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American Bank of North v. Mouilso

United States District Court, D. Arizona

May 3, 2018

American Bank of the North, Plaintiff,
v.
Michael Mouilso, et al., Defendants.

          ORDER

          Honorable G. Murray Snow United States District Judge.

         Pending before the Court is Defendant Michael Morgan Oghigian's Motion to Dismiss or Motion for More Definite Statement. (Doc. 72). For the following reasons, the Court denies the motion.

         BACKGROUND

         Plaintiff, American Bank of the North (“ABON”), owns eighty acres of property in Mohave County, Arizona. (Doc. 52, p. 2). Michael Mouilso, Chris Sullivan, and Michael Oghigian[1] pooled their money to make on offer to purchase ABON's land for $120, 000. ABON did not sign the contract. ABON received a second offer from Star Golden Enterprises, LLC (“Star”) at a price of $200, 000. ABON made a counteroffer of $230, 000 and Star accepted. The Complaint alleges that Mouilso, Sullivan, and Oghigian learned of the signed contract with Star and conspired to hinder and delay the closing of the contract. Id. at p. 4. Mouilso, Sullivan, and Oghigian filed a complaint in the Mohave County Superior Court seeking $10, 000, 000 in damages; they also recorded a notice of Lis Pendens, clouding title to the property. Id. ABON and Star's contract was not finalized, because ABON could not deliver good title to the property. ABON filed the present suit, alleging intentional interference with contractual relations, civil conspiracy, wrongful lis pendens, and aiding and abetting intentional tort. Id. at pp. 8-12. Defendant Michael Oghigian moves to dismiss the claims or, in the alternative, for a more definite statement.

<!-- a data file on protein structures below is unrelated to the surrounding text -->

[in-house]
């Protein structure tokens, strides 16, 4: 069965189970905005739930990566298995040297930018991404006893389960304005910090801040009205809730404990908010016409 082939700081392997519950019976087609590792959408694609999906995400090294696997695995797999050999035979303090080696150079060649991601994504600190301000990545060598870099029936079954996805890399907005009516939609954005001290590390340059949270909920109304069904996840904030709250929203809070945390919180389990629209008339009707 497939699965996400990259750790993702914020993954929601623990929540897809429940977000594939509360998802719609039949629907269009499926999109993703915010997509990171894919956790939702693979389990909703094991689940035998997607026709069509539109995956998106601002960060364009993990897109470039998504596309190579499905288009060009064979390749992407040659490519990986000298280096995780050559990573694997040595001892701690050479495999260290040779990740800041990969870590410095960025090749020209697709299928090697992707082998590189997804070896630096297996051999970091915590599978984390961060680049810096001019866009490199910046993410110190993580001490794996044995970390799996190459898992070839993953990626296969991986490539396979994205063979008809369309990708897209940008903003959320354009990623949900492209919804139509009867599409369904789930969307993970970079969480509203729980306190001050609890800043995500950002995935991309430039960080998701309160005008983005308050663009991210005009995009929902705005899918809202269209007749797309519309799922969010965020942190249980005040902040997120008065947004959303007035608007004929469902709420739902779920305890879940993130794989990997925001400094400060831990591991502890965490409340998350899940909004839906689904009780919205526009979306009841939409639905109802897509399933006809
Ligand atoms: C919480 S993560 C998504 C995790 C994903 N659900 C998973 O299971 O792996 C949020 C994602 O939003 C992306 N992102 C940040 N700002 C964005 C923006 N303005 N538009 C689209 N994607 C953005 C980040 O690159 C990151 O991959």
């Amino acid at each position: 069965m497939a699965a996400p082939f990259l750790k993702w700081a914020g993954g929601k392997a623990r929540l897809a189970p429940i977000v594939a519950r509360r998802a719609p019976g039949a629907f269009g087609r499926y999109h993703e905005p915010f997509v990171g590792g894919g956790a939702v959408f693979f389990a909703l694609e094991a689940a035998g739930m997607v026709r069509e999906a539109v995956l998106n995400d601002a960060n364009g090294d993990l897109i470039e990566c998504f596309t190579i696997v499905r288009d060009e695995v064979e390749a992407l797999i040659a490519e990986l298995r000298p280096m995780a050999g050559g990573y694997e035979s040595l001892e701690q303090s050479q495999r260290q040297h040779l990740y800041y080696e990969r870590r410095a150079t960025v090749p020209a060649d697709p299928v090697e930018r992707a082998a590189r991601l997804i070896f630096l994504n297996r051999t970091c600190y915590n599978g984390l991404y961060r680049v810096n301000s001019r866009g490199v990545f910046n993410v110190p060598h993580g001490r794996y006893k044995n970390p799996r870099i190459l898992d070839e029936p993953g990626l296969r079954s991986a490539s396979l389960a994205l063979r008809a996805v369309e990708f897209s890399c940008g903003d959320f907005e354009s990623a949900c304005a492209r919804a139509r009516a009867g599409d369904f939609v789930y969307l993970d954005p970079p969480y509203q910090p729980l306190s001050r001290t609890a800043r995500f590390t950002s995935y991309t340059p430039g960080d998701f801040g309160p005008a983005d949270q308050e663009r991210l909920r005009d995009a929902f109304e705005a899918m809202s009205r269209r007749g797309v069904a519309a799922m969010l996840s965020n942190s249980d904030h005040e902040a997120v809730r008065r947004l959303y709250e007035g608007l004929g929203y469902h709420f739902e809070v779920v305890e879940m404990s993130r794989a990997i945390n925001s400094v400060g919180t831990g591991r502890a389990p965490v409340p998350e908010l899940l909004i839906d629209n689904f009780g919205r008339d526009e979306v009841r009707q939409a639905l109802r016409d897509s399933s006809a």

DISCUSSION

         I. Motion to Dismiss

         “A Rule 12(b)(6) motion tests the legal sufficiency of a claim.” Navarro v. Block, 25 F.3d 729, 732 (9th Cir. 2001). To survive dismissal for failure to state a claim pursuant to Rule 12(b)(6), a complaint must contain more than “labels and conclusions” or a “formulaic recitation of the elements of a cause of action.” Bell Atl. Corp. v. Twombly, 550 U.S. 544, 555 (2007). A plaintiff must allege sufficient facts to state a claim to relief that is plausible on its face. Ashcroft v. Iqbal, 556 U.S. 662, 678 (1937) (“A claim has facial plausibility when the plaintiff pleads factual content that allows the court to draw the reasonable inference that the defendant is liable for the misconduct alleged. The plausibility standard is not akin to a ‘probability requirement, ' but it asks for more than a sheer possibility that a defendant has acted unlawfully.”). In deciding a Rule 12(b0(6) motion, a court must accept all factual allegations in the complaint as true, in addition to all reasonable inferences that can be drawn from them. Id.